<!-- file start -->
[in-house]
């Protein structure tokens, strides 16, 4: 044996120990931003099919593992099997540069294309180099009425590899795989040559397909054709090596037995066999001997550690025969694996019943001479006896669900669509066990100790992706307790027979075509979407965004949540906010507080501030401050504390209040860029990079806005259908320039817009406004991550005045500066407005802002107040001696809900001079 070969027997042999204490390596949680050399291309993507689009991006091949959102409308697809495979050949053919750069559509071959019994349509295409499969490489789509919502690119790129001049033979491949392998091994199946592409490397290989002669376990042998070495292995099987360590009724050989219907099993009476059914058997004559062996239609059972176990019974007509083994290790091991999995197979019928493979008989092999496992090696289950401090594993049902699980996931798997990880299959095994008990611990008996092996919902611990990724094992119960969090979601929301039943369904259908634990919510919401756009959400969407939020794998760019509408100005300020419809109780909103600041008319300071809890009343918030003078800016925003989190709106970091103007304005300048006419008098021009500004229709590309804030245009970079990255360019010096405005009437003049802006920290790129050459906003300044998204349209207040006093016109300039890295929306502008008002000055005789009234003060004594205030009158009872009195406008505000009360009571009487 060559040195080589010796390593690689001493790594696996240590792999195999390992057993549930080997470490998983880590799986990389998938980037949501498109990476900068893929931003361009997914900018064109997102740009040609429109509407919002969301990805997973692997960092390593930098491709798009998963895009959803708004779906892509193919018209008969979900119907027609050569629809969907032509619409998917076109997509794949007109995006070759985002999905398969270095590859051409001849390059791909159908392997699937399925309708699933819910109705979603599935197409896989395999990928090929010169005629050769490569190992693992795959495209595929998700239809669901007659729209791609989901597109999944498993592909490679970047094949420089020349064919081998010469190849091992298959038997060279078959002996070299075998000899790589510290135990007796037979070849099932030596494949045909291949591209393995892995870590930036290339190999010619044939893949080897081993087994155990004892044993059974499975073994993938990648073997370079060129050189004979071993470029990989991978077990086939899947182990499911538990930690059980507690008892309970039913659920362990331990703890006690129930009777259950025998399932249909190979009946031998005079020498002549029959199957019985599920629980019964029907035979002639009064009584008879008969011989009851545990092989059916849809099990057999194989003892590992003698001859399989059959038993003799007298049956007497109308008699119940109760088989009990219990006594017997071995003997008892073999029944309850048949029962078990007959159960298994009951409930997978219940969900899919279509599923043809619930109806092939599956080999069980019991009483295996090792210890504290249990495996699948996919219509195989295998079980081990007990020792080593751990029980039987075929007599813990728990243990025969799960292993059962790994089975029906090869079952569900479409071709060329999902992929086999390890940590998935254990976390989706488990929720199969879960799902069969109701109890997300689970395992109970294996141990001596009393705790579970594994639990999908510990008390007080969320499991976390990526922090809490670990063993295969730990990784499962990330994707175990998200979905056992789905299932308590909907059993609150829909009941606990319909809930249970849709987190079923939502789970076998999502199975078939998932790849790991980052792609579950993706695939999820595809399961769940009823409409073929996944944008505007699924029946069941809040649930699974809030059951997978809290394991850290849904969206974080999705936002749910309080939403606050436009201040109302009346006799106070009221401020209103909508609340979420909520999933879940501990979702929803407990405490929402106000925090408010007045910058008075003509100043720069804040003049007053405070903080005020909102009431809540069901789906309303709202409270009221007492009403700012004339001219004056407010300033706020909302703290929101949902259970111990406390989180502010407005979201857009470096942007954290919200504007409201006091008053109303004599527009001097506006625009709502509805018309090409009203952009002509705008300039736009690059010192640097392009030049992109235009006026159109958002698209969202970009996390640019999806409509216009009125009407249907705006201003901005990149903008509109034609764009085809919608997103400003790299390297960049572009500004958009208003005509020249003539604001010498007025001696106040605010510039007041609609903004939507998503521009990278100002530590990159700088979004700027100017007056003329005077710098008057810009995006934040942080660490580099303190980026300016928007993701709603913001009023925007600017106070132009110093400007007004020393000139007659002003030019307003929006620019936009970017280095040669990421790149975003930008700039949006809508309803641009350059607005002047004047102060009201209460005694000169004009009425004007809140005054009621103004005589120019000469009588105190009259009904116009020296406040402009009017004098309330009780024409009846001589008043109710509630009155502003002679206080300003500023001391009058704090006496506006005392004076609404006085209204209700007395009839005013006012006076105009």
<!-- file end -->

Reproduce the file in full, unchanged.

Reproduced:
[in-house]
């Protein structure tokens, strides 16, 4: 044996120990931003099919593992099997540069294309180099009425590899795989040559397909054709090596037995066999001997550690025969694996019943001479006896669900669509066990100790992706307790027979075509979407965004949540906010507080501030401050504390209040860029990079806005259908320039817009406004991550005045500066407005802002107040001696809900001079 070969027997042999204490390596949680050399291309993507689009991006091949959102409308697809495979050949053919750069559509071959019994349509295409499969490489789509919502690119790129001049033979491949392998091994199946592409490397290989002669376990042998070495292995099987360590009724050989219907099993009476059914058997004559062996239609059972176990019974007509083994290790091991999995197979019928493979008989092999496992090696289950401090594993049902699980996931798997990880299959095994008990611990008996092996919902611990990724094992119960969090979601929301039943369904259908634990919510919401756009959400969407939020794998760019509408100005300020419809109780909103600041008319300071809890009343918030003078800016925003989190709106970091103007304005300048006419008098021009500004229709590309804030245009970079990255360019010096405005009437003049802006920290790129050459906003300044998204349209207040006093016109300039890295929306502008008002000055005789009234003060004594205030009158009872009195406008505000009360009571009487 060559040195080589010796390593690689001493790594696996240590792999195999390992057993549930080997470490998983880590799986990389998938980037949501498109990476900068893929931003361009997914900018064109997102740009040609429109509407919002969301990805997973692997960092390593930098491709798009998963895009959803708004779906892509193919018209008969979900119907027609050569629809969907032509619409998917076109997509794949007109995006070759985002999905398969270095590859051409001849390059791909159908392997699937399925309708699933819910109705979603599935197409896989395999990928090929010169005629050769490569190992693992795959495209595929998700239809669901007659729209791609989901597109999944498993592909490679970047094949420089020349064919081998010469190849091992298959038997060279078959002996070299075998000899790589510290135990007796037979070849099932030596494949045909291949591209393995892995870590930036290339190999010619044939893949080897081993087994155990004892044993059974499975073994993938990648073997370079060129050189004979071993470029990989991978077990086939899947182990499911538990930690059980507690008892309970039913659920362990331990703890006690129930009777259950025998399932249909190979009946031998005079020498002549029959199957019985599920629980019964029907035979002639009064009584008879008969011989009851545990092989059916849809099990057999194989003892590992003698001859399989059959038993003799007298049956007497109308008699119940109760088989009990219990006594017997071995003997008892073999029944309850048949029962078990007959159960298994009951409930997978219940969900899919279509599923043809619930109806092939599956080999069980019991009483295996090792210890504290249990495996699948996919219509195989295998079980081990007990020792080593751990029980039987075929007599813990728990243990025969799960292993059962790994089975029906090869079952569900479409071709060329999902992929086999390890940590998935254990976390989706488990929720199969879960799902069969109701109890997300689970395992109970294996141990001596009393705790579970594994639990999908510990008390007080969320499991976390990526922090809490670990063993295969730990990784499962990330994707175990998200979905056992789905299932308590909907059993609150829909009941606990319909809930249970849709987190079923939502789970076998999502199975078939998932790849790991980052792609579950993706695939999820595809399961769940009823409409073929996944944008505007699924029946069941809040649930699974809030059951997978809290394991850290849904969206974080999705936002749910309080939403606050436009201040109302009346006799106070009221401020209103909508609340979420909520999933879940501990979702929803407990405490929402106000925090408010007045910058008075003509100043720069804040003049007053405070903080005020909102009431809540069901789906309303709202409270009221007492009403700012004339001219004056407010300033706020909302703290929101949902259970111990406390989180502010407005979201857009470096942007954290919200504007409201006091008053109303004599527009001097506006625009709502509805018309090409009203952009002509705008300039736009690059010192640097392009030049992109235009006026159109958002698209969202970009996390640019999806409509216009009125009407249907705006201003901005990149903008509109034609764009085809919608997103400003790299390297960049572009500004958009208003005509020249003539604001010498007025001696106040605010510039007041609609903004939507998503521009990278100002530590990159700088979004700027100017007056003329005077710098008057810009995006934040942080660490580099303190980026300016928007993701709603913001009023925007600017106070132009110093400007007004020393000139007659002003030019307003929006620019936009970017280095040669990421790149975003930008700039949006809508309803641009350059607005002047004047102060009201209460005694000169004009009425004007809140005054009621103004005589120019000469009588105190009259009904116009020296406040402009009017004098309330009780024409009846001589008043109710509630009155502003002679206080300003500023001391009058704090006496506006005392004076609404006085209204209700007395009839005013006012006076105009």